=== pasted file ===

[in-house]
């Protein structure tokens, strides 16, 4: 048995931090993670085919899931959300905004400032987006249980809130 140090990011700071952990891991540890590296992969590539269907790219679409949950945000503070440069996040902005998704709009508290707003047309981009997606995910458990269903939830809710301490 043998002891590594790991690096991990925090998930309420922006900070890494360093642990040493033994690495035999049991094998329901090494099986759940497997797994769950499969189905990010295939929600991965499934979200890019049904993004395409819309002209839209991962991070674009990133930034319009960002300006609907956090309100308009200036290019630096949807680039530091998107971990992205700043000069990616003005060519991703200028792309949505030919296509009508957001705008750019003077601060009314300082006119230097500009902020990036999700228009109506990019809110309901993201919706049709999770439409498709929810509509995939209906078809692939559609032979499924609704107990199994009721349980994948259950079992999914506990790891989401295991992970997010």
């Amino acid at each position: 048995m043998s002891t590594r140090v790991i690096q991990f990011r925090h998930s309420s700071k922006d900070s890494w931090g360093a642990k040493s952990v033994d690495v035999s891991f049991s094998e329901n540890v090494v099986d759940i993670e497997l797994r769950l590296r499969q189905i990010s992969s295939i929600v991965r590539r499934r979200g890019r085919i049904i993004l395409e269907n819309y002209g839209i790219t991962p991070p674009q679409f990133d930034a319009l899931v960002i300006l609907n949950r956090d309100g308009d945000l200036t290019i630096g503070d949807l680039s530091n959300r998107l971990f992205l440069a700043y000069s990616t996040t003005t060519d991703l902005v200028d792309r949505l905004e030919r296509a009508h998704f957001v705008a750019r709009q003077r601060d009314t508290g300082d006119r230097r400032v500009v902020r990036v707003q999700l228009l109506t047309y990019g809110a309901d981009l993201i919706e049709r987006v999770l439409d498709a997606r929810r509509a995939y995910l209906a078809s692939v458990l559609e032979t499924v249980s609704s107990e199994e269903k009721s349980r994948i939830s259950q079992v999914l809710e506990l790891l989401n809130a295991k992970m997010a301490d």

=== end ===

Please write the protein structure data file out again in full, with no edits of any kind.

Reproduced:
[in-house]
């Protein structure tokens, strides 16, 4: 048995931090993670085919899931959300905004400032987006249980809130 140090990011700071952990891991540890590296992969590539269907790219679409949950945000503070440069996040902005998704709009508290707003047309981009997606995910458990269903939830809710301490 043998002891590594790991690096991990925090998930309420922006900070890494360093642990040493033994690495035999049991094998329901090494099986759940497997797994769950499969189905990010295939929600991965499934979200890019049904993004395409819309002209839209991962991070674009990133930034319009960002300006609907956090309100308009200036290019630096949807680039530091998107971990992205700043000069990616003005060519991703200028792309949505030919296509009508957001705008750019003077601060009314300082006119230097500009902020990036999700228009109506990019809110309901993201919706049709999770439409498709929810509509995939209906078809692939559609032979499924609704107990199994009721349980994948259950079992999914506990790891989401295991992970997010």
């Amino acid at each position: 048995m043998s002891t590594r140090v790991i690096q991990f990011r925090h998930s309420s700071k922006d900070s890494w931090g360093a642990k040493s952990v033994d690495v035999s891991f049991s094998e329901n540890v090494v099986d759940i993670e497997l797994r769950l590296r499969q189905i990010s992969s295939i929600v991965r590539r499934r979200g890019r085919i049904i993004l395409e269907n819309y002209g839209i790219t991962p991070p674009q679409f990133d930034a319009l899931v960002i300006l609907n949950r956090d309100g308009d945000l200036t290019i630096g503070d949807l680039s530091n959300r998107l971990f992205l440069a700043y000069s990616t996040t003005t060519d991703l902005v200028d792309r949505l905004e030919r296509a009508h998704f957001v705008a750019r709009q003077r601060d009314t508290g300082d006119r230097r400032v500009v902020r990036v707003q999700l228009l109506t047309y990019g809110a309901d981009l993201i919706e049709r987006v999770l439409d498709a997606r929810r509509a995939y995910l209906a078809s692939v458990l559609e032979t499924v249980s609704s107990e199994e269903k009721s349980r994948i939830s259950q079992v999914l809710e506990l790891l989401n809130a295991k992970m997010a301490d």